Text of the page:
Habitability properties of circumbinary planets:

Discussion in 'Astronomy, Exobiology, & Cosmology' started by paddoboy, Jan 19, 2017.

  1. paddoboy Valued Senior Member


    Habitability properties of circumbinary planets
    12 Jan 2017

    Ivan I. Shevchenko∗
    Pulkovo Observatory of the Russian Academy of Sciences,
    196140 Saint Petersburg, Russia

    In this article, it is argued that several habitability conditions (in fact, at least seven such conditions) appear to be fulfilled automatically on the circumbinary planets of main-sequence stars (CBP-MS), whereas on the Earth these conditions are fulfilled only by chance. Therefore, it looks natural that most of the production of replicating biopolymers in the Galaxy is concentrated on CBP-MS of particular classes, and life on Earth is an outlier, in this sense. In this scenario, Lathe’s (2004) mechanism for the PCR-kind (polymerase chain reaction) tidal abiogenesis on the Earth is favoured as generic for CBP-MS. Unsolved problems of the scenario are also discussed.

    Circumbinary planets are generic: indeed, a lot of circumbinary planetary systems have been discovered up to now, and cosmogonical simulations show that the formation of such stable systems is a natural process (see, e.g., ref. [25] and references therein). On the other hand, double planets are nongeneric: the probability for the Earth-like planet to acquire a large Moon-like satellite, from the cosmogonical viewpoint, is extremely low [51]. As we have seen, striking analogies exist between the habitability conditions on CBP-MS and on the Earth. In fact, in favouring the habitability conditions, the Earth seems to mimic a typical CBP-MS. CBP-MS, especially, CBP of M-dwarf twins, seem to be generic in providing such conditions (i.e., the conditions arise automatically), whereas the Earth is not (i.e., the conditions arise accidentally). Therefore, the revealed multiple analogies between CBP-MS and the Earth may indicate that life on Earth is a low-chance outlier of a generic global chemical process (massive production of replicating biopolymers) concentrated on CBP-MS. In this scenario, Lathe’s mechanism [4, 46] for the PCR-kind tidal abiogenesis on the Earth is favoured as generic for CBP-MS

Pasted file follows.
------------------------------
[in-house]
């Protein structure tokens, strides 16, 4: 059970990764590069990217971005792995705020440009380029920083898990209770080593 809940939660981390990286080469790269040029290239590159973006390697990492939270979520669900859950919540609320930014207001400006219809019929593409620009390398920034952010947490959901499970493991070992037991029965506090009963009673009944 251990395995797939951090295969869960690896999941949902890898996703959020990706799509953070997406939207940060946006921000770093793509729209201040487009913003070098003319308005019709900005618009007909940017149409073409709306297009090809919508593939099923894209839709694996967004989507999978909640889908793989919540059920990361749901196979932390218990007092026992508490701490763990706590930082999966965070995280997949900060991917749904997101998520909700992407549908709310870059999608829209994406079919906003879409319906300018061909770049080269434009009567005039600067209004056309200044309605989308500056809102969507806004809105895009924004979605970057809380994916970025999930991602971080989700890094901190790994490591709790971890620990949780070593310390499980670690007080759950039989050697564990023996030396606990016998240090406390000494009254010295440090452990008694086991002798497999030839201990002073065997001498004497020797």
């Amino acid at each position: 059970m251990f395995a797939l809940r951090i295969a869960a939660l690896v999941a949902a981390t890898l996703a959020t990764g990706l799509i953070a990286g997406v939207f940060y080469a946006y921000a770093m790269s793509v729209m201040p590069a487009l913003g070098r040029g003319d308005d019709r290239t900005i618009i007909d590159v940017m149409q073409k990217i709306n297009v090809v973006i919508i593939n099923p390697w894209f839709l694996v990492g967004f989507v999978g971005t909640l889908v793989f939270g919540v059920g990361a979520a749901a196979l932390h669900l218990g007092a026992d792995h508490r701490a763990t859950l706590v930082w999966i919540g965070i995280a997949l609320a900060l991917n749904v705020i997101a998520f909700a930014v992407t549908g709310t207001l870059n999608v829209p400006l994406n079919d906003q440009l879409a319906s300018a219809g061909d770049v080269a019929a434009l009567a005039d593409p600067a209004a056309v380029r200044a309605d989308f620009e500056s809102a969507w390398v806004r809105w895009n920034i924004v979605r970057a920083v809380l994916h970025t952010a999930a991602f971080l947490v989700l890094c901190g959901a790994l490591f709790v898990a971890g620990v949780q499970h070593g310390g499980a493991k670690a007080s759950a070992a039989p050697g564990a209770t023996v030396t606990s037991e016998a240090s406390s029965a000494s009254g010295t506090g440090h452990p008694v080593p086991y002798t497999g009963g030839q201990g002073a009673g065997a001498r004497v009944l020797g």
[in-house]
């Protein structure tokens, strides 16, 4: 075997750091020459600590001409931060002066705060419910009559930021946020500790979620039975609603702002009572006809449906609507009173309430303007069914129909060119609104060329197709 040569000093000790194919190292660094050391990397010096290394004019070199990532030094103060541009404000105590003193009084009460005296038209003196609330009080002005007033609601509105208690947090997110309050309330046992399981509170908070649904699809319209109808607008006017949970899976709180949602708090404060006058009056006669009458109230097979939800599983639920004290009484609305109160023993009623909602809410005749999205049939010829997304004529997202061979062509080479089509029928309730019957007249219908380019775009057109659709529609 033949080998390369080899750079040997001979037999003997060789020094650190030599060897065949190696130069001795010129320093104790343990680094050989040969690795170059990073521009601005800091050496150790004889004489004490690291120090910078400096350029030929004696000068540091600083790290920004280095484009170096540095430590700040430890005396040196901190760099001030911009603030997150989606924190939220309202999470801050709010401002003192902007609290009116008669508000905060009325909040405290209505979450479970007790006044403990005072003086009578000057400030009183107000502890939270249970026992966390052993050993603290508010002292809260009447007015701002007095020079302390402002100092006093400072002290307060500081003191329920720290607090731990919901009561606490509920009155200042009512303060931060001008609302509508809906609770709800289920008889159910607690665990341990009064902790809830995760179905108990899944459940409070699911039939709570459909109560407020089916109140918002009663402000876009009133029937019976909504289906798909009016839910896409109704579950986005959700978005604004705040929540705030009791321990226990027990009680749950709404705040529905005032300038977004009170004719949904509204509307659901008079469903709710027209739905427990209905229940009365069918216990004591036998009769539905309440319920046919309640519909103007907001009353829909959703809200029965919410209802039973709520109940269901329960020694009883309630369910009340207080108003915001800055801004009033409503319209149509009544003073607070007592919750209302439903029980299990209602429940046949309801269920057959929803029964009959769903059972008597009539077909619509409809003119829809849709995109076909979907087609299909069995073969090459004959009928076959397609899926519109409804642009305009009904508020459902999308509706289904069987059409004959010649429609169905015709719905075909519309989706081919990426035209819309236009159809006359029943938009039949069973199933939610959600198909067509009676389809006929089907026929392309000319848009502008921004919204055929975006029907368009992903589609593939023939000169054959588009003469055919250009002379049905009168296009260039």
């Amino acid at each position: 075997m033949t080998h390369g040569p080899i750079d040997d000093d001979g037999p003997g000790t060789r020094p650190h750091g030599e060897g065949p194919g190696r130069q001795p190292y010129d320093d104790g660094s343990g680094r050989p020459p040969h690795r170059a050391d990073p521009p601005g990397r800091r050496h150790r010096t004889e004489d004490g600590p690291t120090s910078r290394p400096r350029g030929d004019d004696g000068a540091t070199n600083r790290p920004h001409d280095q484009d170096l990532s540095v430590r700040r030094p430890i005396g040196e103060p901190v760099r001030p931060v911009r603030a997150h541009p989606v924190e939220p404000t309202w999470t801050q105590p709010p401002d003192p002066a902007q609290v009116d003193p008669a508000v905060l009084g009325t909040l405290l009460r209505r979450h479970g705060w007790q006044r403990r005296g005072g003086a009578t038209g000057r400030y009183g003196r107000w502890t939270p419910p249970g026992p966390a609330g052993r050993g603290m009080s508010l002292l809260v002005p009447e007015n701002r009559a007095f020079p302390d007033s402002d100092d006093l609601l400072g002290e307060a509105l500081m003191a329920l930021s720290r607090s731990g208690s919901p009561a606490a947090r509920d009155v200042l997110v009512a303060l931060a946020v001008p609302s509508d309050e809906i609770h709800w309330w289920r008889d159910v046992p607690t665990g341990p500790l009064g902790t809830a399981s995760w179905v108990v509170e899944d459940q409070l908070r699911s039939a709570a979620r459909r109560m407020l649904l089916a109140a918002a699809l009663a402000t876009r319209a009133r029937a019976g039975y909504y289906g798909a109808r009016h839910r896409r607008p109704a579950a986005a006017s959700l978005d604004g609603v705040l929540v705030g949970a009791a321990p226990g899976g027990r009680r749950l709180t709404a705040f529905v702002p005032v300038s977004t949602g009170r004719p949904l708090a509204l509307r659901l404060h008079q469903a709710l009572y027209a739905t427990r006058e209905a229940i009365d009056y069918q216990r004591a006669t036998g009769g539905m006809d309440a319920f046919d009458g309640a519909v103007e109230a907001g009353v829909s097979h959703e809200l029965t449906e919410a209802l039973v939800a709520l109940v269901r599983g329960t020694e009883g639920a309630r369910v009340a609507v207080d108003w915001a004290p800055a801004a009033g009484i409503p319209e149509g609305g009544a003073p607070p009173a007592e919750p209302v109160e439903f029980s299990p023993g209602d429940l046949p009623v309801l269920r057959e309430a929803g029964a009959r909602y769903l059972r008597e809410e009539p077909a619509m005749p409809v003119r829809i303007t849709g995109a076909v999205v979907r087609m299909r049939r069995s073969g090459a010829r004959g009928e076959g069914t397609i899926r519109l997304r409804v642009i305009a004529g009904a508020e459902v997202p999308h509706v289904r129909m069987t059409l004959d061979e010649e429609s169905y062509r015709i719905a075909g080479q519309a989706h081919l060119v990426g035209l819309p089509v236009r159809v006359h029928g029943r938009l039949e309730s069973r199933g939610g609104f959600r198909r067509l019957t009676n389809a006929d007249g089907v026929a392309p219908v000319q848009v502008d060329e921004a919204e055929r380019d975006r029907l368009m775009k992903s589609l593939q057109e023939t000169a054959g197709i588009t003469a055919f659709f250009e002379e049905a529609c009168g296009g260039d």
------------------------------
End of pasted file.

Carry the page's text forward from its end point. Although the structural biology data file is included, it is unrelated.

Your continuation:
2. Google AdSense Guest Advertisement

    to hide all adverts.
  3. paddoboy Valued Senior Member

    Wow! that is certainly an eye opener, interesting scenario!
    While Earth obviously having a relatively large Moon, that was a lot closer in the past, which probably was conducive to "Tidal abiogenisis", yet still an accidental, low chance scenario, when compared to the more favourably induced circumbinary planets.
  4. Google AdSense Guest Advertisement

    to hide all adverts.
  5. paddoboy Valued Senior Member

    A couple of interesting excerpts from the paper.......
    "Most of the observed CBP-MS are indeed close to the habitability zone [16]. As we have just seen, this is not a mere coincidence, but an inevitable consequence of generic dynamical and physical effects"